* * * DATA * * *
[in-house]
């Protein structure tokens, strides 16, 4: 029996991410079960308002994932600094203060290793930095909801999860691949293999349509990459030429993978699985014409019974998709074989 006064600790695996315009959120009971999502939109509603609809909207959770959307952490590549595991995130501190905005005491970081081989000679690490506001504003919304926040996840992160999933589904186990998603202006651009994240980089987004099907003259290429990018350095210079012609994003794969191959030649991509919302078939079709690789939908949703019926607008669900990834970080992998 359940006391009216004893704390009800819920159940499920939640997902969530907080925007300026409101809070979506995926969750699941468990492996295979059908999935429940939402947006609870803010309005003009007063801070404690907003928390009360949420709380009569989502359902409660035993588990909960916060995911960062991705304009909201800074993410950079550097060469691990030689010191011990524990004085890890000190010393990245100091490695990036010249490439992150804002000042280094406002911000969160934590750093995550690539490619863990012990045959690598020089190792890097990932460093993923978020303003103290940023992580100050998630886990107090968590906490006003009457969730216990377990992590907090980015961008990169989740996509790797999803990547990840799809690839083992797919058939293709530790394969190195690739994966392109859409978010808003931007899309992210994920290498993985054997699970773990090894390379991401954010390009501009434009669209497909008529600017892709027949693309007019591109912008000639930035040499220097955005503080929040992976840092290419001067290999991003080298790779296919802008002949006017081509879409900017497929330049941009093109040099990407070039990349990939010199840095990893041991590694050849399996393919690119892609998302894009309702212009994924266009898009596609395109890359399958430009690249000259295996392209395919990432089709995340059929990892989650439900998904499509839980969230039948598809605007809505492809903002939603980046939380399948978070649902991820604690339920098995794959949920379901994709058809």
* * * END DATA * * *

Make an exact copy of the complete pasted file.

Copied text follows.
[in-house]
């Protein structure tokens, strides 16, 4: 029996991410079960308002994932600094203060290793930095909801999860691949293999349509990459030429993978699985014409019974998709074989 006064600790695996315009959120009971999502939109509603609809909207959770959307952490590549595991995130501190905005005491970081081989000679690490506001504003919304926040996840992160999933589904186990998603202006651009994240980089987004099907003259290429990018350095210079012609994003794969191959030649991509919302078939079709690789939908949703019926607008669900990834970080992998 359940006391009216004893704390009800819920159940499920939640997902969530907080925007300026409101809070979506995926969750699941468990492996295979059908999935429940939402947006609870803010309005003009007063801070404690907003928390009360949420709380009569989502359902409660035993588990909960916060995911960062991705304009909201800074993410950079550097060469691990030689010191011990524990004085890890000190010393990245100091490695990036010249490439992150804002000042280094406002911000969160934590750093995550690539490619863990012990045959690598020089190792890097990932460093993923978020303003103290940023992580100050998630886990107090968590906490006003009457969730216990377990992590907090980015961008990169989740996509790797999803990547990840799809690839083992797919058939293709530790394969190195690739994966392109859409978010808003931007899309992210994920290498993985054997699970773990090894390379991401954010390009501009434009669209497909008529600017892709027949693309007019591109912008000639930035040499220097955005503080929040992976840092290419001067290999991003080298790779296919802008002949006017081509879409900017497929330049941009093109040099990407070039990349990939010199840095990893041991590694050849399996393919690119892609998302894009309702212009994924266009898009596609395109890359399958430009690249000259295996392209395919990432089709995340059929990892989650439900998904499509839980969230039948598809605007809505492809903002939603980046939380399948978070649902991820604690339920098995794959949920379901994709058809």